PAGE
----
The European Union did not have direct competence to regulate the substance law concerning the recognition and exercise of legal capacity in Member States, and could not legislate on this issue at the European level, although it clearly understood that this was an issue that impacted the full enjoyment of other rights, including the European Union citizenship rights. The action in the area of employment aimed at coordinating, supporting and complementing national efforts and it was clear that employment was the competence of Member States. The new employment guidelines proposed by the Commission had clear reference to the importance of inclusiveness, fairness, combatting poverty and promoting equal opportunities. A key to achieving this was breaking down barriers at work and in everyday life for several disadvantaged groups, and persons with disabilities were among them. The Employment Equality Directive provided protection against discrimination on the grounds of disability in employment, occupation and vocational training, and it covered both public and private bodies.
In 2014, the Commission had stepped up its attention to disability issues, and had developed with the Council of Europe a disability toolkit for emergency preparedness and response. In March 2015, the Council of Europe had adopted conclusions on disability-inclusive disaster management, and the Commission’s humanitarian guidelines on shelter and settlements, where the needs of persons with disabilities would be considered, would be published in 2015. In its external action, the Commission was increasingly including explicit provisions for the social inclusion and human rights of persons with disabilities in key regulations, such as the recent one establishing the financing instruments for development cooperation and for democracy and human rights for the period 2014-2020. The modalities for voting in elections were the competences of Member States, and the elections of the Members of the European Parliament were governed in each Member States by its national provisions. Member States who were party to the Convention on the Rights of Persons with Disabilities remained responsible to ensure the respect for the rights of persons with disabilities.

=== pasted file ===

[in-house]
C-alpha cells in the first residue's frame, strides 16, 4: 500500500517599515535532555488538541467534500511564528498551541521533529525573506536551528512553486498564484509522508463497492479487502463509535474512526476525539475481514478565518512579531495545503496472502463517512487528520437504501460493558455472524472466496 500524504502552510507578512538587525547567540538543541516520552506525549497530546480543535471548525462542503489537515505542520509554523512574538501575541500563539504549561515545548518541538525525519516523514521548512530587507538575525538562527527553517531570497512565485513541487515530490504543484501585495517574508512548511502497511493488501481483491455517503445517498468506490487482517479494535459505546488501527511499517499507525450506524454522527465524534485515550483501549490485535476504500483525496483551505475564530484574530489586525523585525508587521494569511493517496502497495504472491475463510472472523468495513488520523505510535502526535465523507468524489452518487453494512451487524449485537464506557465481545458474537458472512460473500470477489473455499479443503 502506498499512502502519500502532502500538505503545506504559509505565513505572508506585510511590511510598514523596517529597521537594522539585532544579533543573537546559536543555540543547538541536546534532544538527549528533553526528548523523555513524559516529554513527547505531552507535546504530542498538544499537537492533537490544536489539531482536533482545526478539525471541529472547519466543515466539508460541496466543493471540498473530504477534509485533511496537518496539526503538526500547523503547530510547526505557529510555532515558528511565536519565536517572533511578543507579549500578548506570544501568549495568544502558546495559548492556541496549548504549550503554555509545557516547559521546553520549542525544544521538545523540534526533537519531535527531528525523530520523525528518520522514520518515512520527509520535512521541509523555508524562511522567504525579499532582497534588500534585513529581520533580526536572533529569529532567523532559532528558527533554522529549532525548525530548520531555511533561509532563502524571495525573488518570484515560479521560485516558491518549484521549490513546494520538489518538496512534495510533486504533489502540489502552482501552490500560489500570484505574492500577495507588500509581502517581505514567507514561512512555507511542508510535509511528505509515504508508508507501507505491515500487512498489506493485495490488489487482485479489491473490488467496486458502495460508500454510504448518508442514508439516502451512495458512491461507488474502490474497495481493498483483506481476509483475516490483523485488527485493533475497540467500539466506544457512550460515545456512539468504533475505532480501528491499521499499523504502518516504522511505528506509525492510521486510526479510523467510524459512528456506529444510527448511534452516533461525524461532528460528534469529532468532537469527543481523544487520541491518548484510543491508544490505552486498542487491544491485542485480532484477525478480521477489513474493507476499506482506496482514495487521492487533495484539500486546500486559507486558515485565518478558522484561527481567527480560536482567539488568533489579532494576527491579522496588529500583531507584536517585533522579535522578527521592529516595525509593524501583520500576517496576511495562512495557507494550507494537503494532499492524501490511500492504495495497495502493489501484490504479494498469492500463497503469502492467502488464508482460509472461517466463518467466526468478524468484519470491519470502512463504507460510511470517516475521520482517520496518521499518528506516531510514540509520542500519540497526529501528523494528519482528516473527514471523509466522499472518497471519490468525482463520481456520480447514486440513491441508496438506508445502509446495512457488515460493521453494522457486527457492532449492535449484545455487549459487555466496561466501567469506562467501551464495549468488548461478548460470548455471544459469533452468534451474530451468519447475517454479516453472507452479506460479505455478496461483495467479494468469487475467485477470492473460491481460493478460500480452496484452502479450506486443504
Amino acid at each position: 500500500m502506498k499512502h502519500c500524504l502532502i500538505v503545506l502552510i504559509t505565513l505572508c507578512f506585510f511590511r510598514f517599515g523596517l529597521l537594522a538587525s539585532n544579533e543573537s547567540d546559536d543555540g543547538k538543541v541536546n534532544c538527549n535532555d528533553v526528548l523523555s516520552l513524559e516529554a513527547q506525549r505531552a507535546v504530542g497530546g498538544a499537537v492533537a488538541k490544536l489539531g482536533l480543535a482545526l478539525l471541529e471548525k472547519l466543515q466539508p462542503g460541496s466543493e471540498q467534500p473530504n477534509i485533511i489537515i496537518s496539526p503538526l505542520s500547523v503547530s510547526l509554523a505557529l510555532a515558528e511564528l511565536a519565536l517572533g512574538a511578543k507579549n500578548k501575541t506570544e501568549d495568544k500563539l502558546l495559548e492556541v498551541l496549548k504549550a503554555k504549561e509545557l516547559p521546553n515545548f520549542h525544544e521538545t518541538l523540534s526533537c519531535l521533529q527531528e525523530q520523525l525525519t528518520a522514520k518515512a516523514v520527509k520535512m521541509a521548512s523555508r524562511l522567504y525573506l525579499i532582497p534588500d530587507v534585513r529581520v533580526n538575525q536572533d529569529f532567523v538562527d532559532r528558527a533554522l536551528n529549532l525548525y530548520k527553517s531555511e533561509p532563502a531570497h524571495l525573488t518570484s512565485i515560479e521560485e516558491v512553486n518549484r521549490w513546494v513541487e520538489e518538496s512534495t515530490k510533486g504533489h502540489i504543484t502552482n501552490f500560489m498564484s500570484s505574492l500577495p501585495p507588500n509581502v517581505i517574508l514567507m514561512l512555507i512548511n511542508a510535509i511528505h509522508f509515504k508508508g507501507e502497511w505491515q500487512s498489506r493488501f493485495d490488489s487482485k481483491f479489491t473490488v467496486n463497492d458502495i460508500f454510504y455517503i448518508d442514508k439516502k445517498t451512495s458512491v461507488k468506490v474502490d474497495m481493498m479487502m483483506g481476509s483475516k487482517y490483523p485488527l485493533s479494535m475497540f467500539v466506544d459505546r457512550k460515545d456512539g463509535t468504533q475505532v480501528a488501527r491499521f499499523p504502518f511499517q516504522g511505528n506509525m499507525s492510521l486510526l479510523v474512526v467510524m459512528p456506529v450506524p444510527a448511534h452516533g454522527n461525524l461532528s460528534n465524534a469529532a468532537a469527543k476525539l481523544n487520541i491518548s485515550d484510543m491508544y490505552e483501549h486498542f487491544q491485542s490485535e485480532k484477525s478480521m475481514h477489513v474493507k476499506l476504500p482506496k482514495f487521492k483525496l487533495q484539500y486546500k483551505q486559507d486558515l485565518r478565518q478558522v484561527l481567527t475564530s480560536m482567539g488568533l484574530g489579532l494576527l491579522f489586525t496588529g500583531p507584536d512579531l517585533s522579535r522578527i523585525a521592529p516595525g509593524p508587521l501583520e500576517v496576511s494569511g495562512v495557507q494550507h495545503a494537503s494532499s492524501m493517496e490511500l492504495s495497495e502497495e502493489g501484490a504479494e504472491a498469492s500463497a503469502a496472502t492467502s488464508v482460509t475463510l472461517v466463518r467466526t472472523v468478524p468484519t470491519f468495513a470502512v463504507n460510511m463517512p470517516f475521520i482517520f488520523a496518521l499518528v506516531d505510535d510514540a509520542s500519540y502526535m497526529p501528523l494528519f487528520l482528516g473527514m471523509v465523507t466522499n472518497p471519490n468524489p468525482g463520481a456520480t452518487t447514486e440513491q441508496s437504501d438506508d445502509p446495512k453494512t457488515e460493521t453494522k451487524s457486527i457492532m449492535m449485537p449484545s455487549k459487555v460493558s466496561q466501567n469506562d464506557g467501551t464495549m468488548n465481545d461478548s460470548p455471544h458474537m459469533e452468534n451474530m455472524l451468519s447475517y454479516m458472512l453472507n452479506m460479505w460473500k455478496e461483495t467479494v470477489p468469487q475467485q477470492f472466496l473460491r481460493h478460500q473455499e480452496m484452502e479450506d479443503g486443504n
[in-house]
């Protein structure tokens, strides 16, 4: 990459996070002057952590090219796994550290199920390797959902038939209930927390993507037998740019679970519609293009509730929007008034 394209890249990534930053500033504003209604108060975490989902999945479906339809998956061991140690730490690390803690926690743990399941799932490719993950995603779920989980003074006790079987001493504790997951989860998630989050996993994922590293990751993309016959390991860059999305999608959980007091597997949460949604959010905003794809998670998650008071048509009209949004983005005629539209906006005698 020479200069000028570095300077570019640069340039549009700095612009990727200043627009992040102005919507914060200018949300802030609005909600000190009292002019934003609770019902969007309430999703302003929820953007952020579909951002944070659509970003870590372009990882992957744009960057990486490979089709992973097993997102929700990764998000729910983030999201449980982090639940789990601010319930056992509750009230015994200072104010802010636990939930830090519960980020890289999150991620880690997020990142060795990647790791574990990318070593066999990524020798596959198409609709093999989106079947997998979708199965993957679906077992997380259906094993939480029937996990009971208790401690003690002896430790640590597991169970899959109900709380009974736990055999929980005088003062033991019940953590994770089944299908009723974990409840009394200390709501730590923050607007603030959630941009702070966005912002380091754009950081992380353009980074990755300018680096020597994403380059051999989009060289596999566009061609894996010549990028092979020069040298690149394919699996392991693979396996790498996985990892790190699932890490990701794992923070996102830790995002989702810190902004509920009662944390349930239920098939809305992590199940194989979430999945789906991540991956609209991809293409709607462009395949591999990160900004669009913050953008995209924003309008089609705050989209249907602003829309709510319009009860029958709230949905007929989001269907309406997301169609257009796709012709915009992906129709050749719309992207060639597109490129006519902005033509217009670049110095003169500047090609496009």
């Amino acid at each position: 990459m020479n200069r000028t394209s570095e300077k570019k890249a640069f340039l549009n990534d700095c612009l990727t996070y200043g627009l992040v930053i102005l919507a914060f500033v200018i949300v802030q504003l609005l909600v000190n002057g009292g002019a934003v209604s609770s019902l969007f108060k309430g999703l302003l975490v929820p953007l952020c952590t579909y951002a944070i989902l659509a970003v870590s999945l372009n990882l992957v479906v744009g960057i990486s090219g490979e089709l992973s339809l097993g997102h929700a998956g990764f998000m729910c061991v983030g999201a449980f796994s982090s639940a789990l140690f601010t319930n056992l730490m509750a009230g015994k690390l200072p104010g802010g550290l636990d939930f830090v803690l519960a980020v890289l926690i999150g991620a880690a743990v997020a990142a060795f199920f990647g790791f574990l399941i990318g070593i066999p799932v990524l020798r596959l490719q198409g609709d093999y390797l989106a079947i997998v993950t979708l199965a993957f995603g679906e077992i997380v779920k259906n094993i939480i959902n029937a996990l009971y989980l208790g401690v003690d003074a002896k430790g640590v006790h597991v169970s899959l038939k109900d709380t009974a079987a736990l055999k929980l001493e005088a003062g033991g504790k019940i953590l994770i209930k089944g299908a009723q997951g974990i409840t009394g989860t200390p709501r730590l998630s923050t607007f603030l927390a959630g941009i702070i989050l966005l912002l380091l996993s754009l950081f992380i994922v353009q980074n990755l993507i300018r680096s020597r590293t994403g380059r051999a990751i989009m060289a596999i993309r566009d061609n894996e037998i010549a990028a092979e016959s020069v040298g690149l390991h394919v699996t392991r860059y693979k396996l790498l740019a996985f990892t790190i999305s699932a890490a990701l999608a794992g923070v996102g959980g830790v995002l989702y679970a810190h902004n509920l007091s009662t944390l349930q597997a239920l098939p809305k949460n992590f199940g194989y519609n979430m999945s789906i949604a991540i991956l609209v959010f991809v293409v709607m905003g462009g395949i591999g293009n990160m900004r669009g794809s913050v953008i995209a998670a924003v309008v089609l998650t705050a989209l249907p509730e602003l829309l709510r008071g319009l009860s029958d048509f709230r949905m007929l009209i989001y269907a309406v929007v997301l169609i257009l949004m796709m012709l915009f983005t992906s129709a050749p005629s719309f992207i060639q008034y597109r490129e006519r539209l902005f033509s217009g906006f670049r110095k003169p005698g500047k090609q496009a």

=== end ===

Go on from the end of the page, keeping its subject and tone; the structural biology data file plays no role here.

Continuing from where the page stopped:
Justice, civil or criminal, was an area of shared competence, and the European Union legislation addressed the rights and needs of persons with disabilities as regards access to justice. The European Union victims rights’ directive of 2012, which would be applicable from November 2015, required Member States to ensure that persons with disabilities were able to fully benefit from the rights set out in the directive on an equal basis with others. The Directive explicitly mentioned disability as a factor to consider when assessing the vulnerability of a victim, and obliged Member States to ensure that communications with victims were given in simple and accessible language. Important progress had been made on procedural rights in criminal proceedings: the 2012 Directive on the right to information in criminal proceedings laid down rules concerning suspects’ of accused persons’ rights to information relating to their rights in criminal proceeding and obliged Member States to ensure that the information provided was given in simple and accessible language, taking into account any particular need of the vulnerable situation of the suspect or accused. The Commission had funded multi-country research on access to justice for children with mental disabilities in order to strengthen access to justice and legal remedies for children with intellectual or psycho-disabilities who had been victims of human rights violations.